Zinc Plating: Battling Rust
Electroplating is the process of depositing a thin layer of metal on the surface of a substrate. In zinc plating, the metal deposit is zinc; the substrate or base metal is commonly steel or iron, but it can also be other ferrous and non-ferrous metals. The intent is simple – to protect the substrate against the corrosive forces of rust.
The Problem of Rust
Rust is a mighty antagonist of almost any metal. Every year, this chemical process costs industries in the United States hundreds of billions of dollars. Transportation, infrastructure, utilities and the government are the most heavily affected. Salt on the roads and a marine environment are particularly hard on vehicles and structures of all types. Rust appears, and corrosion follows.
Battling the Problem
Electroplating can decrease the issue of corrosion. The application of zinc, followed by a black zinc plating is one means of efficiently reducing the problems. Plating using zinc is fairly recent. Although the use of zinc dates back centuries, electroplating substrates with this metal did not gain widespread acceptance until the 1980s. It slowly began to replace cadmium.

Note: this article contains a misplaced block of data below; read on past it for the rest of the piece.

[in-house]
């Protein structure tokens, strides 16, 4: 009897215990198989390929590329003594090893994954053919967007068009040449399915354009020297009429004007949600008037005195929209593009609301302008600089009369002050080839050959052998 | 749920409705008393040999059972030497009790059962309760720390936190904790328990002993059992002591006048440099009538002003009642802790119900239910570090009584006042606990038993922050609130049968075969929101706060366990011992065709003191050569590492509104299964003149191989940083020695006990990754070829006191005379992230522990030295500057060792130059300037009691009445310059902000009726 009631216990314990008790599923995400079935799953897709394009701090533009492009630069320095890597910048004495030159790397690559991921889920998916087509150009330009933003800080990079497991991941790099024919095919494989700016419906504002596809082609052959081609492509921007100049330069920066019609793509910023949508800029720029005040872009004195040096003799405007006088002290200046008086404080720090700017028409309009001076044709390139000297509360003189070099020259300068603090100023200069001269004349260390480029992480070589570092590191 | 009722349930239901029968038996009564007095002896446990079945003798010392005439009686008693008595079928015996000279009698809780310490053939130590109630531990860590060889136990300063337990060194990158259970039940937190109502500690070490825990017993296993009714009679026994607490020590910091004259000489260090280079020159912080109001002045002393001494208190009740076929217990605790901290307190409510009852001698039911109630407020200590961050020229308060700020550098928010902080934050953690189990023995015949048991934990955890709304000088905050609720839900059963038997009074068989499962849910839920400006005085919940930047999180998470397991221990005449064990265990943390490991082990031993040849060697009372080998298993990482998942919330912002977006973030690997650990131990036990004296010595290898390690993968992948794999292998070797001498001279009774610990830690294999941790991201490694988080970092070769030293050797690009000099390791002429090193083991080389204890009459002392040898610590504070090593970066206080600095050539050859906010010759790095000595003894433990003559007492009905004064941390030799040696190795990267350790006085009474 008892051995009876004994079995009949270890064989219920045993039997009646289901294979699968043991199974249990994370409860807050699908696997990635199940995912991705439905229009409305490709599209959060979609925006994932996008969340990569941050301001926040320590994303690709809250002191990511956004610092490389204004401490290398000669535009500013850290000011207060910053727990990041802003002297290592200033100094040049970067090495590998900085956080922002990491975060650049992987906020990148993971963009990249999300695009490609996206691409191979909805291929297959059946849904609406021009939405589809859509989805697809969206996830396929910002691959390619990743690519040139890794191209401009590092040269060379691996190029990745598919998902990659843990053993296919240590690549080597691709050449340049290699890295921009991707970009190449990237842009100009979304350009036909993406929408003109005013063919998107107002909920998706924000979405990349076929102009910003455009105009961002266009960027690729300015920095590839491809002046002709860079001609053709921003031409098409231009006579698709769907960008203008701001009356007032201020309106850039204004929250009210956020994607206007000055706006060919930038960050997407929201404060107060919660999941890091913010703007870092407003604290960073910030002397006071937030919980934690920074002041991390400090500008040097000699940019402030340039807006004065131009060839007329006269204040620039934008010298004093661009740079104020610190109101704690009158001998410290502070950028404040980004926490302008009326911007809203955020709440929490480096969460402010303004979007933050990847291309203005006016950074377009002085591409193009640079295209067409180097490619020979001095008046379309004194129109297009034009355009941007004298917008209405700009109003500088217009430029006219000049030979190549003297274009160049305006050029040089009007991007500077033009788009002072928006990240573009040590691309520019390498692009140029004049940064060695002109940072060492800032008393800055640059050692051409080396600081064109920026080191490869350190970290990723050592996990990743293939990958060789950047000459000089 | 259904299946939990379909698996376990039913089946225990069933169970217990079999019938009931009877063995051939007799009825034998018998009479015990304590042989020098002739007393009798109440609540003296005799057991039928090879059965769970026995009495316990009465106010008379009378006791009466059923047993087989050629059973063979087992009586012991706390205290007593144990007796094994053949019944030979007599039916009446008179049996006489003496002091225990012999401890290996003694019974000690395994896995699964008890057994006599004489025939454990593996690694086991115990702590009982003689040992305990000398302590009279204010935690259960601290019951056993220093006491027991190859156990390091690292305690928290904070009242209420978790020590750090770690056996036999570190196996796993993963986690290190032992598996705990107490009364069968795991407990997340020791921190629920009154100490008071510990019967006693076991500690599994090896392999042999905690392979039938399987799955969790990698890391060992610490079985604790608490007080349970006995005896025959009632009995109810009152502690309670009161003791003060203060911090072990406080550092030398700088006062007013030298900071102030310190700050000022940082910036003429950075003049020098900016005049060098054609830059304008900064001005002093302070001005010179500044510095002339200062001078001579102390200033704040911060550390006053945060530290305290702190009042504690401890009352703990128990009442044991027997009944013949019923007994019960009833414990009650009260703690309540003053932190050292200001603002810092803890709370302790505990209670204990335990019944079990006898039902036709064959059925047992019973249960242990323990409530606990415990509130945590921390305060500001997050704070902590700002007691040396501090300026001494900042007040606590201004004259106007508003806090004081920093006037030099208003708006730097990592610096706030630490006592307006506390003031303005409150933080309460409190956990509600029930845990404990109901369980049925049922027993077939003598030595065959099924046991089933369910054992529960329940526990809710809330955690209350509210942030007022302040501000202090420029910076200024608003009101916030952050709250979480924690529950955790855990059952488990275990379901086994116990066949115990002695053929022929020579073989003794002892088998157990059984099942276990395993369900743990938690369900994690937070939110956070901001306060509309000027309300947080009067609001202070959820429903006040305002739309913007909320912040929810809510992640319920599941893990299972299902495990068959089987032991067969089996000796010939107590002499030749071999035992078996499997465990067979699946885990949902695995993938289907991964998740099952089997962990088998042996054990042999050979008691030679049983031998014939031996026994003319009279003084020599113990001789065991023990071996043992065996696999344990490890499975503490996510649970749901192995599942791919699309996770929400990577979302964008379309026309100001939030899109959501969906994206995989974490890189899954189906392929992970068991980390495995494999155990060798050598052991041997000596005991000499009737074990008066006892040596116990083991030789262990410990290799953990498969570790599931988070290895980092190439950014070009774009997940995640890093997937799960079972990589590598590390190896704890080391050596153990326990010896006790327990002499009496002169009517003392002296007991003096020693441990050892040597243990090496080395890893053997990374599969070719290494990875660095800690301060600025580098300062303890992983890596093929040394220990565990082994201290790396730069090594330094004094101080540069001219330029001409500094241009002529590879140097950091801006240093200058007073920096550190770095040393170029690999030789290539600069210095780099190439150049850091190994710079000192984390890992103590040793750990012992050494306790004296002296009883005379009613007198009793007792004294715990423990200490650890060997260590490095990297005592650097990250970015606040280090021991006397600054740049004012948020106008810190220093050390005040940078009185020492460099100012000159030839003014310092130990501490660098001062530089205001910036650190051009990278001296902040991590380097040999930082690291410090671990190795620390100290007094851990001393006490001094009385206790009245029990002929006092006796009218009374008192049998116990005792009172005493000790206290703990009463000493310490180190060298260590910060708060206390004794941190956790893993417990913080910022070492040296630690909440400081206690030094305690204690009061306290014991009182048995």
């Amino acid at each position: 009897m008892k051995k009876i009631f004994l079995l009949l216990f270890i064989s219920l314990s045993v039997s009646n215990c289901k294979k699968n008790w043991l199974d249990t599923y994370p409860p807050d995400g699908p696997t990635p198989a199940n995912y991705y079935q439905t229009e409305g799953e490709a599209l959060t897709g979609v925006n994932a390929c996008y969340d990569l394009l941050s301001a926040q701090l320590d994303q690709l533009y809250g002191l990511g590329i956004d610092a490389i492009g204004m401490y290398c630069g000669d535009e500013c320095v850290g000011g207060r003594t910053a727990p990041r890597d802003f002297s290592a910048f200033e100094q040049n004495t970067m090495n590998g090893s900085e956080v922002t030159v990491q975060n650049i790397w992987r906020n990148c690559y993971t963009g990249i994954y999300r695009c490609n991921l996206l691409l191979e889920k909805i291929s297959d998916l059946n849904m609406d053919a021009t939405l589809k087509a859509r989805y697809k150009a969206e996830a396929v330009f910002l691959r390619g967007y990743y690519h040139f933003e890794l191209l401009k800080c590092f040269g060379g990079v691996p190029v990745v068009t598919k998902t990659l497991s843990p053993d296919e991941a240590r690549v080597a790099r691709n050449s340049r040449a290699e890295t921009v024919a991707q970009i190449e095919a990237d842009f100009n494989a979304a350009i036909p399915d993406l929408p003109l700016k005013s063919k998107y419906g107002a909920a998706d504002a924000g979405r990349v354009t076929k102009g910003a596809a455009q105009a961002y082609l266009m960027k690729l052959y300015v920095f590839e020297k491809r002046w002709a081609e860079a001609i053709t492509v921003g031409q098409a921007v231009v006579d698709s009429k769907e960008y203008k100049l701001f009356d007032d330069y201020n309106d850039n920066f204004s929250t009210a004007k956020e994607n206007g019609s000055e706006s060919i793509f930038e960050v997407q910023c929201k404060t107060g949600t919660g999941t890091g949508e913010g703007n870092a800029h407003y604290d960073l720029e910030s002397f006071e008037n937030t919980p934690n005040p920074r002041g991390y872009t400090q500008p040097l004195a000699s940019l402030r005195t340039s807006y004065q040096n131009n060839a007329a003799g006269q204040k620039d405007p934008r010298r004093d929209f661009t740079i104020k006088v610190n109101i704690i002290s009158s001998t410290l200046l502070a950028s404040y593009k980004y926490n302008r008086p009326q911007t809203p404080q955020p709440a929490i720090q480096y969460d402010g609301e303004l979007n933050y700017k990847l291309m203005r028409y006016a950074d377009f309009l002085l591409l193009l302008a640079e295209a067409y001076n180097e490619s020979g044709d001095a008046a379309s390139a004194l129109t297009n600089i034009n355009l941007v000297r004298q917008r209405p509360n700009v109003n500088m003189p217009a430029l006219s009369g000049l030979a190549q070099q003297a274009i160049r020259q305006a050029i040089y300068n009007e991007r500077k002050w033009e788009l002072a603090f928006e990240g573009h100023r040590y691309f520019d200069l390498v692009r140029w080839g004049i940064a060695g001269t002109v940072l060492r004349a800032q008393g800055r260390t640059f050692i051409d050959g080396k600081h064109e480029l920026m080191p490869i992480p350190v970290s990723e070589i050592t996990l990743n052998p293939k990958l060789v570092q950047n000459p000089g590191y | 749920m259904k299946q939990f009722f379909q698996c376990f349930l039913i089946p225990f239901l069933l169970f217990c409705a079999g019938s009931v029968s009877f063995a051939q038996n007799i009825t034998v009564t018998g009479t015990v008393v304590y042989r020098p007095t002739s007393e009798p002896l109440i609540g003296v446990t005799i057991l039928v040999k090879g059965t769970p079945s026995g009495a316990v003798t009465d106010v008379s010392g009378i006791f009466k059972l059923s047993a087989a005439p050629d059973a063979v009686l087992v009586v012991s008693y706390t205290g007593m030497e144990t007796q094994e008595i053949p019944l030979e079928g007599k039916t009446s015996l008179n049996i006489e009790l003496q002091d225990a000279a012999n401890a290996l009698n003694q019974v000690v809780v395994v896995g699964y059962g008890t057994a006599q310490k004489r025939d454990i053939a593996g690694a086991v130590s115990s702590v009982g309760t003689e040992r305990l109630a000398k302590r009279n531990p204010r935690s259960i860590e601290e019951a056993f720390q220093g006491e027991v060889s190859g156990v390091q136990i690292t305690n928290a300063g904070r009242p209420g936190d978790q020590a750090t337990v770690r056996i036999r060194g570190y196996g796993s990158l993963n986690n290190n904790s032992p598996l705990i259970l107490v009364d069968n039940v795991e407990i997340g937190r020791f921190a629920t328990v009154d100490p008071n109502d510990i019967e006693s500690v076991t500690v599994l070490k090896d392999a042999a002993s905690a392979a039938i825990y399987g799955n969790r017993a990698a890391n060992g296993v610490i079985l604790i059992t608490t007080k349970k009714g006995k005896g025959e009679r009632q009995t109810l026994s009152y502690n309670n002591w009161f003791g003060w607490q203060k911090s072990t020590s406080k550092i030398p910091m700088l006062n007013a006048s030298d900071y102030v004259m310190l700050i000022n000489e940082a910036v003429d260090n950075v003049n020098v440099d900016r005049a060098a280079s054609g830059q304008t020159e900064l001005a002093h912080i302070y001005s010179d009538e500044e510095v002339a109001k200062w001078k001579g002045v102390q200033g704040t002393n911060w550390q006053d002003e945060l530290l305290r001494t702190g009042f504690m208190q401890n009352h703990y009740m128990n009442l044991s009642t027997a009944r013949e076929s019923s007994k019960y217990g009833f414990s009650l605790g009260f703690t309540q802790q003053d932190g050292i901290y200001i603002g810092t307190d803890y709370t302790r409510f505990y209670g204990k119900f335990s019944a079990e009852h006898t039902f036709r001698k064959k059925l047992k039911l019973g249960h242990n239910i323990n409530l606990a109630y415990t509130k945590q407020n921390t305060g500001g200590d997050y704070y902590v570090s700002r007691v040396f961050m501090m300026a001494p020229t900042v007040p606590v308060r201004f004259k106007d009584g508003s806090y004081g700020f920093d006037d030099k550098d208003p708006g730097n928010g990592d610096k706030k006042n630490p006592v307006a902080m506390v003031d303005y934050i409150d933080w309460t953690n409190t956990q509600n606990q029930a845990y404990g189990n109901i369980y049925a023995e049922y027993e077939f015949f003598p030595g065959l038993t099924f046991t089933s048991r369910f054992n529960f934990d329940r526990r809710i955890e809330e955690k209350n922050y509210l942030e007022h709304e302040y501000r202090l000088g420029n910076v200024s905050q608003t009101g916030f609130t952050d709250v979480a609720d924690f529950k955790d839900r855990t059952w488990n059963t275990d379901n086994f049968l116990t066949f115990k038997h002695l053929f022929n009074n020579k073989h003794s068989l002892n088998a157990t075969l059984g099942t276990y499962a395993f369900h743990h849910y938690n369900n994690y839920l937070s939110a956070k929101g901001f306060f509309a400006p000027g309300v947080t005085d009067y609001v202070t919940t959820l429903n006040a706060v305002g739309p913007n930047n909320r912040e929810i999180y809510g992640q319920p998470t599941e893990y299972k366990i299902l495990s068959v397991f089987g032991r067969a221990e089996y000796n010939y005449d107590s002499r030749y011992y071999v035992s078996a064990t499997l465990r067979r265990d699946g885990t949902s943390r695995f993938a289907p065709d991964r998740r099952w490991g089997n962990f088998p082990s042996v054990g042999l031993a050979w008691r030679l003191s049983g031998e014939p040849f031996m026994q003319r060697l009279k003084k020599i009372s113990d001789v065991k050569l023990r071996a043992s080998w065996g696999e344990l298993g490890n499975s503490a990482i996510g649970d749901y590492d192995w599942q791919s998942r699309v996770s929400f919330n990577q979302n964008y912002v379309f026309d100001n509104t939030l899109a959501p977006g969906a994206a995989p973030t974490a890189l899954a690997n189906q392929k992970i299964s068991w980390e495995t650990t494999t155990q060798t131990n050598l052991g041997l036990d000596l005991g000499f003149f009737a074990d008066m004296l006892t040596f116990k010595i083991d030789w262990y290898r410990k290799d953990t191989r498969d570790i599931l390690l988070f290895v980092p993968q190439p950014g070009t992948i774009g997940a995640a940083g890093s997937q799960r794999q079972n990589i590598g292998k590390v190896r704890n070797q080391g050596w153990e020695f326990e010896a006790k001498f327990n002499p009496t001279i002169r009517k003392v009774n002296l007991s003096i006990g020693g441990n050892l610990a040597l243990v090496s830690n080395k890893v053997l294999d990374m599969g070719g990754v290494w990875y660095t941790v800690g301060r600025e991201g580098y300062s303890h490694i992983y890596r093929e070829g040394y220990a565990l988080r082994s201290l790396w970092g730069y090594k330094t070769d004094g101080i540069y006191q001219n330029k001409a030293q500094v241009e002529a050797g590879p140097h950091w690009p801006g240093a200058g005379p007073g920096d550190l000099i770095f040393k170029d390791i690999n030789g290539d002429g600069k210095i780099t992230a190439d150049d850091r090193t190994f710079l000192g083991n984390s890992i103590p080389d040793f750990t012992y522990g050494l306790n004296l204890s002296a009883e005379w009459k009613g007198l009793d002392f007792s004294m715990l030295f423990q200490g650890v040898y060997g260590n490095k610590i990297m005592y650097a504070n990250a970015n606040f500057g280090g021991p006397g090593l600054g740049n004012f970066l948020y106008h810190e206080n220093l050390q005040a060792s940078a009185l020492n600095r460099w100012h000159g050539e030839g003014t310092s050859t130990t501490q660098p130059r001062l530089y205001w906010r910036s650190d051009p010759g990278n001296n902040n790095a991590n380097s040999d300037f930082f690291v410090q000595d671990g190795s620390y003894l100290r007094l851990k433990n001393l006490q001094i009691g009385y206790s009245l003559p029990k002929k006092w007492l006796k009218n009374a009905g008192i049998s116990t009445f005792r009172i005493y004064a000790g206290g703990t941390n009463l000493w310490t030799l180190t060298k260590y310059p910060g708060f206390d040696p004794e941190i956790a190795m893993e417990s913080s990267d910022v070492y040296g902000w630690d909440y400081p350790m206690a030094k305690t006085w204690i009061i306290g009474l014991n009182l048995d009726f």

Zinc electroplating creates a strong physical barrier between the corrosion factors and the substrate metal. Its anti-galling and corrosion protection qualities are one reason why zinc is currently increasing in popularity – ranking at number 4 of the most frequently consumed metals on the planet. Although zinc plating does not provide superior corrosion protection, compared to cadmium, it is more environmentally friendly and safer to work with. Currently, the most common methods of plating zinc are rack and barrel plating.
Zinc is very versatile. It is both decorative and protective. Moreover, zinc plating is an affordable means of providing functional and corrosion resistant parts. Its role as a sacrificial layer helps to increase the longevity and functionality of vehicles, structures, and infrastructures functioning in a harsh environment.